to the Standing Orders forbidding the marriage of the guilty parties, and it has been regularly struck out at a later stage. There have latterly been one or two such Acts every year.
What will happen under the new constitution of the Irish Free State has yet to be seen. It may adopt a general divorce law, it may pass private Divorce Acts, or it may refuse to pass them altogether. In that case Southern Irish people who are not Roman Catholics will have to be content without the liberty of re-marriage, for it is hardly to be supposed that an over-riding private Act will be passed by the Imperial legislature.
It may be of some interest to note in this connexion that in the Provinces of Quebec, Ontario and Manitoba there is no general divorce law, but private Divorce Acts are from time to time passed.1
In Scotland with an Established Presbyterian Church, the Western Canon Law has naturally been a good deal changed. Divorce with liberty of re-marriage is granted to either party for adultery or for desertion for a considerable period, but not for cruelty. Divorce cases are tried before the Court of Session in Edinburgh. The writer in conversing with a Scottish Judge wondered how people living in the Islands or extreme Highlands could afford to bring themselves and their witnesses to Edinburgh, but was told that the consideration was immaterial as practically no cases for divorce came from the people in those quarters.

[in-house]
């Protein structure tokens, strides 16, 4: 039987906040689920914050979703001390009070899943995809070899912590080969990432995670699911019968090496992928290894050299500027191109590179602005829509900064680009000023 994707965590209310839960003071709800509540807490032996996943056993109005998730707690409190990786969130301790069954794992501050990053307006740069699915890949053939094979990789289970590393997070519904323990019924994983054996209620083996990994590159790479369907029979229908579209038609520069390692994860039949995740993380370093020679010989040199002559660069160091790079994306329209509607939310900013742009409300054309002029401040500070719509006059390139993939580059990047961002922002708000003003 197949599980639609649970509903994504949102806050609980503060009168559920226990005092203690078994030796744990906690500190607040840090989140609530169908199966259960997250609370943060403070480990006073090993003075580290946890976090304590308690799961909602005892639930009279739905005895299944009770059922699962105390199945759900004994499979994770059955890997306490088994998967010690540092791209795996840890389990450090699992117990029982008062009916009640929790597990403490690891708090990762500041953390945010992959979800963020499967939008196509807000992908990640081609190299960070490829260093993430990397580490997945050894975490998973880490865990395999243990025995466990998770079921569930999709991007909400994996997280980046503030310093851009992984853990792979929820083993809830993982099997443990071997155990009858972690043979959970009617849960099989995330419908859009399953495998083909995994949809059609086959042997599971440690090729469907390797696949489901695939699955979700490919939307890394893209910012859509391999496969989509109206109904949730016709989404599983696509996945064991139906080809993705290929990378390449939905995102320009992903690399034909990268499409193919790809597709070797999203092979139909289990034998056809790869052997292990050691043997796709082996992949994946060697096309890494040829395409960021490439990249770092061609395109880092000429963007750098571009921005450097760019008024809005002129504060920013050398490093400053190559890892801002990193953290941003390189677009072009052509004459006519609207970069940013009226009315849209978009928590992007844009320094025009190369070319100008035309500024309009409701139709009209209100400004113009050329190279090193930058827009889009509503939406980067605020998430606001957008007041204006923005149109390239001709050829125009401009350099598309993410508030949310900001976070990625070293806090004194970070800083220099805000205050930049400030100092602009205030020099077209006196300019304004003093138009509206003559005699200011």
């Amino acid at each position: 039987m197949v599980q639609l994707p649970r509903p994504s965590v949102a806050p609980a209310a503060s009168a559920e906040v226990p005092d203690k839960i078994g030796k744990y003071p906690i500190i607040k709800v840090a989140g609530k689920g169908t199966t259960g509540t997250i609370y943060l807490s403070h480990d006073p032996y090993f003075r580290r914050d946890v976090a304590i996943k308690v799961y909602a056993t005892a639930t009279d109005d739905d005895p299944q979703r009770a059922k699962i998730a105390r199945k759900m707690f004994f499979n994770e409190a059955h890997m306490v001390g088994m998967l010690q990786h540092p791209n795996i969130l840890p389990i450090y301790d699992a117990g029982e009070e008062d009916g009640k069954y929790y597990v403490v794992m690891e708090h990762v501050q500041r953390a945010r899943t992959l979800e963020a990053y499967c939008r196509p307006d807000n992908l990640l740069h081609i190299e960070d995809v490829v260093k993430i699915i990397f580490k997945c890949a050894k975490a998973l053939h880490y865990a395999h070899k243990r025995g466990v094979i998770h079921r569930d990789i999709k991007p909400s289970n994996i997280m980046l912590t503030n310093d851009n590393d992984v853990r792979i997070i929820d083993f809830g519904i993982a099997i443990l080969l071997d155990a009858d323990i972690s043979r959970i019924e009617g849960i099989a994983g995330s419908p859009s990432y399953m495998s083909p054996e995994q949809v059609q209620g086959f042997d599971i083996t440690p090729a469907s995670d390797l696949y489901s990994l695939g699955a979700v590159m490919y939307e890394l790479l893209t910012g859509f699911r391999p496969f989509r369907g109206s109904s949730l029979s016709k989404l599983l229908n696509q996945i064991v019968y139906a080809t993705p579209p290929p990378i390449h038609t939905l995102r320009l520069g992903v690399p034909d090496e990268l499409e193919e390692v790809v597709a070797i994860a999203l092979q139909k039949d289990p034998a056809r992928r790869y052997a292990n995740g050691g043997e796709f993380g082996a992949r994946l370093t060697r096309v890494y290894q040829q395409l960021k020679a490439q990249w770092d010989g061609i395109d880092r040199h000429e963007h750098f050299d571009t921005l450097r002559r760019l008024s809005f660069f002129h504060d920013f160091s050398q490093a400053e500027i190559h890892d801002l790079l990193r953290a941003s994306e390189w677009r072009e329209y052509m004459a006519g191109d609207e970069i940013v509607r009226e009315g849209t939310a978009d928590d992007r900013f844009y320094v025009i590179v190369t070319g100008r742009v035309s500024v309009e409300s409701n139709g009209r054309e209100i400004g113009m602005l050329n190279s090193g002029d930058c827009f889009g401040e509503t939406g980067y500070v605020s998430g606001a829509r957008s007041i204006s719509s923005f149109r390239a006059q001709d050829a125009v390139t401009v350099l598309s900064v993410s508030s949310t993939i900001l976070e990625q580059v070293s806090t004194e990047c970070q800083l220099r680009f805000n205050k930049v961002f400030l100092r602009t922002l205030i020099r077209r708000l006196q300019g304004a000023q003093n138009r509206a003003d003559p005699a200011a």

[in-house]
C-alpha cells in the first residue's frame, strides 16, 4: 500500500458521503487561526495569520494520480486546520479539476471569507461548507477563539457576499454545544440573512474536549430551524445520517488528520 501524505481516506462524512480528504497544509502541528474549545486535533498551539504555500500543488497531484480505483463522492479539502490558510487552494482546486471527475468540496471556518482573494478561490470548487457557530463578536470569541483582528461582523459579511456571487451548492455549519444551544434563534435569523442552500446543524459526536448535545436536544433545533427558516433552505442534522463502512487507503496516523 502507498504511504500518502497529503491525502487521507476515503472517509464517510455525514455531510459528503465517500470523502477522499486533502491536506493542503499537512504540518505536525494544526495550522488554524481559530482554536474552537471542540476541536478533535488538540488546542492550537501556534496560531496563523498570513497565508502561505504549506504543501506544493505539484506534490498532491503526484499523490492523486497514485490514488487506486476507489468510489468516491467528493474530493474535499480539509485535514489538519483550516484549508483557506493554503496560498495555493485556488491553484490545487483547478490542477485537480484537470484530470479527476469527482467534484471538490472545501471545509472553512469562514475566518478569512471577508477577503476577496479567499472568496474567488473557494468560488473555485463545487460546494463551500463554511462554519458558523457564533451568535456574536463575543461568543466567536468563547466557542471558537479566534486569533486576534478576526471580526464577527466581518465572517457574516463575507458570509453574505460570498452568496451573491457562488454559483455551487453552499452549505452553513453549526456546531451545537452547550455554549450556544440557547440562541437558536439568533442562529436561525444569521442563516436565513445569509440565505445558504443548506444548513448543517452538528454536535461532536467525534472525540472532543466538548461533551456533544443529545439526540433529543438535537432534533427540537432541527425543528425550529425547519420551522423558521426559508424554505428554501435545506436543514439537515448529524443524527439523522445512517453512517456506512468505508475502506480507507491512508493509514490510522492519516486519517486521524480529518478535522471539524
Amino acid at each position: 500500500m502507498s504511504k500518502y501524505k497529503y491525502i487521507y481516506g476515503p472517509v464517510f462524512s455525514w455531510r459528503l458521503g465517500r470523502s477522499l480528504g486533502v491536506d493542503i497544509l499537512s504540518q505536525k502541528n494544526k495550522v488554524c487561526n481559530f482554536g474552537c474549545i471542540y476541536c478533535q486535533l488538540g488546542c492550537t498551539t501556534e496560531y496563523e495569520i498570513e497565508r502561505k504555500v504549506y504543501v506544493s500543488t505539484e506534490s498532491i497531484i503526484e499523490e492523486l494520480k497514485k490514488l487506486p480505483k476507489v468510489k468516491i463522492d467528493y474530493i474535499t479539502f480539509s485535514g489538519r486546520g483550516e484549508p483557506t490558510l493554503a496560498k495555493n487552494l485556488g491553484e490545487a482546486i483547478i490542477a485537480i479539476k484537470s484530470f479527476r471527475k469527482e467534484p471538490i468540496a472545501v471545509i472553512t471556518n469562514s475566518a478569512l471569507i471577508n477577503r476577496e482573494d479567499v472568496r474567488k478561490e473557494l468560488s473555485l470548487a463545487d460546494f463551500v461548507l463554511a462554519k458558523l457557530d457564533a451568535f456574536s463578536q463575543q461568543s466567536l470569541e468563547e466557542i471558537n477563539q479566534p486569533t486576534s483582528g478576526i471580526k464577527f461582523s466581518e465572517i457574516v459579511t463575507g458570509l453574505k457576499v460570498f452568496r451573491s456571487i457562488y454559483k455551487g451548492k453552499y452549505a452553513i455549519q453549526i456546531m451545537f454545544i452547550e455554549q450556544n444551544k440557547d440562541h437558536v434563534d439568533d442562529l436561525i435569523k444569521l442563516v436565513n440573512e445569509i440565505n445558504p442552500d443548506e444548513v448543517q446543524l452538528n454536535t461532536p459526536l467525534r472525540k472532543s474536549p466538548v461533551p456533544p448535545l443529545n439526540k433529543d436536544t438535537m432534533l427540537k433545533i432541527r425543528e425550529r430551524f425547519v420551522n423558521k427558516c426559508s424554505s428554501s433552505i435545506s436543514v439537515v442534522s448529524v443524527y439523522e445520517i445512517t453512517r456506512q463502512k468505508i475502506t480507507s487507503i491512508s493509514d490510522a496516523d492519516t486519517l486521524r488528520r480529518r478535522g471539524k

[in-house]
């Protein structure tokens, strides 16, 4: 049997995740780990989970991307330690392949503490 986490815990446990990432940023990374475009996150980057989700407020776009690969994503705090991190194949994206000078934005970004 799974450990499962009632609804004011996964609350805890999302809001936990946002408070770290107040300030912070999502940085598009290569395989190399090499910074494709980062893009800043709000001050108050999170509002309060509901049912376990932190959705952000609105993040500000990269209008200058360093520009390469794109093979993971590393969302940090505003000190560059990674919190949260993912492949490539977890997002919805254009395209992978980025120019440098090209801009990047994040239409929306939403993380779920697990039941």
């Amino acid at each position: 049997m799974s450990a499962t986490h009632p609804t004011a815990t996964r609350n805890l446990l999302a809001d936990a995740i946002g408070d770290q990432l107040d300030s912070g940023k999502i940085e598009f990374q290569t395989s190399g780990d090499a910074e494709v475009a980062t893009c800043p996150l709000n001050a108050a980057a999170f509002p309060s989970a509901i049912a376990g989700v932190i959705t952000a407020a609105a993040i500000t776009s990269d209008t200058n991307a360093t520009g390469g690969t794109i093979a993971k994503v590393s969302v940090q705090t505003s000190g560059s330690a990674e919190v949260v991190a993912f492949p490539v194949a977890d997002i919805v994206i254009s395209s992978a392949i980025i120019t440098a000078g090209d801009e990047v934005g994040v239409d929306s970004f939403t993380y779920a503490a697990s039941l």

When the Act of 1857 was passed, those who promoted it reckoned upon quite a small number of divorce cases occurring every year. They expected a single Judge to do all the matrimonial work and the testamentary work as well, and they thought it possible that upon the next vacancy occurring in the Admiralty Court he might also add that work, besides being a member of the Judicial
1 Report of Divorce Commission, paragraph 32. There is a special treatise on The Practice of the Parliament of Canada upon Bills of Divorce, written by Mr. J. A. Gemmill and published at Toronto in 1889. The author, a Canadian lawyer, gives much commendation to this form of procedure.